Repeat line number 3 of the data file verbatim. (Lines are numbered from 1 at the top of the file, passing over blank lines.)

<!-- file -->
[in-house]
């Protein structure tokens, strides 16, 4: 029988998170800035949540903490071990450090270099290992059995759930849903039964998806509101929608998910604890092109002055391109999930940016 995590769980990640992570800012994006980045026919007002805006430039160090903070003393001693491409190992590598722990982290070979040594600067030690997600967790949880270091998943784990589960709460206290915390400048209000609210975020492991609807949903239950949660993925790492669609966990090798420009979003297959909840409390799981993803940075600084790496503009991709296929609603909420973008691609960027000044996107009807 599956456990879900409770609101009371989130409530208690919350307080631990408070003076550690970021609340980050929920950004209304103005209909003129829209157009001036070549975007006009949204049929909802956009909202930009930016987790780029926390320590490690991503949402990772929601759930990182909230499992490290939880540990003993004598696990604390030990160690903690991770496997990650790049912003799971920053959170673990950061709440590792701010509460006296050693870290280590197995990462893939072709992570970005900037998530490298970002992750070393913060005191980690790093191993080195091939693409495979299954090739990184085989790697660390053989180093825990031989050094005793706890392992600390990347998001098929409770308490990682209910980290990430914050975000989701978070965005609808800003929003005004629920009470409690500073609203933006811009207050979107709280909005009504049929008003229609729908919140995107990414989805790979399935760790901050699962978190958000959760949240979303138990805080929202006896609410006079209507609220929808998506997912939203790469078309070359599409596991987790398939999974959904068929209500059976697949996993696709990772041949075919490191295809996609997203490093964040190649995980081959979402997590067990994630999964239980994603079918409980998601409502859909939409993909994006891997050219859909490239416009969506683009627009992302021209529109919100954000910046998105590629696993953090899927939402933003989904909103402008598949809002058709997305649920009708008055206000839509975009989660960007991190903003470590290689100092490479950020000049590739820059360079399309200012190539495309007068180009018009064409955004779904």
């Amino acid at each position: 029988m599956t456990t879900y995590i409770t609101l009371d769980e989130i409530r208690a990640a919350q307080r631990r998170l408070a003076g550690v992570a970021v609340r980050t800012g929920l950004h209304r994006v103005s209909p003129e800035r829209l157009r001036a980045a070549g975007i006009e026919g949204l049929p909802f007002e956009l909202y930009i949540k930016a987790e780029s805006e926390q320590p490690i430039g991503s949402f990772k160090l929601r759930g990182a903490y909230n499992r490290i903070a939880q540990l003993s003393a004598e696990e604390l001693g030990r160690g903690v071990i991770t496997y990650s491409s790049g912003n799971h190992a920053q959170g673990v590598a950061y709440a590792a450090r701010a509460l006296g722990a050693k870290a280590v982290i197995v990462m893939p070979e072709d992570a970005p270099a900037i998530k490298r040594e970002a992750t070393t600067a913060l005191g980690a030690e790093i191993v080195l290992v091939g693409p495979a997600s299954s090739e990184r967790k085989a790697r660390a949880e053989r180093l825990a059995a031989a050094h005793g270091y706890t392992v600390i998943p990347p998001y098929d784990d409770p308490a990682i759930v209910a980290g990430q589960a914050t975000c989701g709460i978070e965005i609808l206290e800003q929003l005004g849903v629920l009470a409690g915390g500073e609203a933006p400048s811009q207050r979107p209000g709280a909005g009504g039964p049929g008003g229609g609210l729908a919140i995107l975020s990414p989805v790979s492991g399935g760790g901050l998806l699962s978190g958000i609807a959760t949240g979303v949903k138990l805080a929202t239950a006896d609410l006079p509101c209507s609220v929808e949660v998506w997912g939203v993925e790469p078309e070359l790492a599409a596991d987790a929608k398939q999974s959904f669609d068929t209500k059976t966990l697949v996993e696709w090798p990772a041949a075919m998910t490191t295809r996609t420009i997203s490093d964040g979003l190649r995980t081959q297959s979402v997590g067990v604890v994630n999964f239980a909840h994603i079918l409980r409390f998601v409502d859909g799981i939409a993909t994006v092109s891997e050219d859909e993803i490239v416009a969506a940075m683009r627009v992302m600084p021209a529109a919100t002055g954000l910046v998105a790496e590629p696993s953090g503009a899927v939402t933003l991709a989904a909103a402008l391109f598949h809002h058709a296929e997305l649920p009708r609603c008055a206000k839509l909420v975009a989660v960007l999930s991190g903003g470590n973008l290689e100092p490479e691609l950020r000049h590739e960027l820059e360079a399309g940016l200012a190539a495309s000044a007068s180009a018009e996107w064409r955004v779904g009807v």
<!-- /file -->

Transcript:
């Amino acid at each position: 029988m599956t456990t879900y995590i409770t609101l009371d769980e989130i409530r208690a990640a919350q307080r631990r998170l408070a003076g550690v992570a970021v609340r980050t800012g929920l950004h209304r994006v103005s209909p003129e800035r829209l157009r001036a980045a070549g975007i006009e026919g949204l049929p909802f007002e956009l909202y930009i949540k930016a987790e780029s805006e926390q320590p490690i430039g991503s949402f990772k160090l929601r759930g990182a903490y909230n499992r490290i903070a939880q540990l003993s003393a004598e696990e604390l001693g030990r160690g903690v071990i991770t496997y990650s491409s790049g912003n799971h190992a920053q959170g673990v590598a950061y709440a590792a450090r701010a509460l006296g722990a050693k870290a280590v982290i197995v990462m893939p070979e072709d992570a970005p270099a900037i998530k490298r040594e970002a992750t070393t600067a913060l005191g980690a030690e790093i191993v080195l290992v091939g693409p495979a997600s299954s090739e990184r967790k085989a790697r660390a949880e053989r180093l825990a059995a031989a050094h005793g270091y706890t392992v600390i998943p990347p998001y098929d784990d409770p308490a990682i759930v209910a980290g990430q589960a914050t975000c989701g709460i978070e965005i609808l206290e800003q929003l005004g849903v629920l009470a409690g915390g500073e609203a933006p400048s811009q207050r979107p209000g709280a909005g009504g039964p049929g008003g229609g609210l729908a919140i995107l975020s990414p989805v790979s492991g399935g760790g901050l998806l699962s978190g958000i609807a959760t949240g979303v949903k138990l805080a929202t239950a006896d609410l006079p509101c209507s609220v929808e949660v998506w997912g939203v993925e790469p078309e070359l790492a599409a596991d987790a929608k398939q999974s959904f669609d068929t209500k059976t966990l697949v996993e696709w090798p990772a041949a075919m998910t490191t295809r996609t420009i997203s490093d964040g979003l190649r995980t081959q297959s979402v997590g067990v604890v994630n999964f239980a909840h994603i079918l409980r409390f998601v409502d859909g799981i939409a993909t994006v092109s891997e050219d859909e993803i490239v416009a969506a940075m683009r627009v992302m600084p021209a529109a919100t002055g954000l910046v998105a790496e590629p696993s953090g503009a899927v939402t933003l991709a989904a909103a402008l391109f598949h809002h058709a296929e997305l649920p009708r609603c008055a206000k839509l909420v975009a989660v960007l999930s991190g903003g470590n973008l290689e100092p490479e691609l950020r000049h590739e960027l820059e360079a399309g940016l200012a190539a495309s000044a007068s180009a018009e996107w064409r955004v779904g009807v």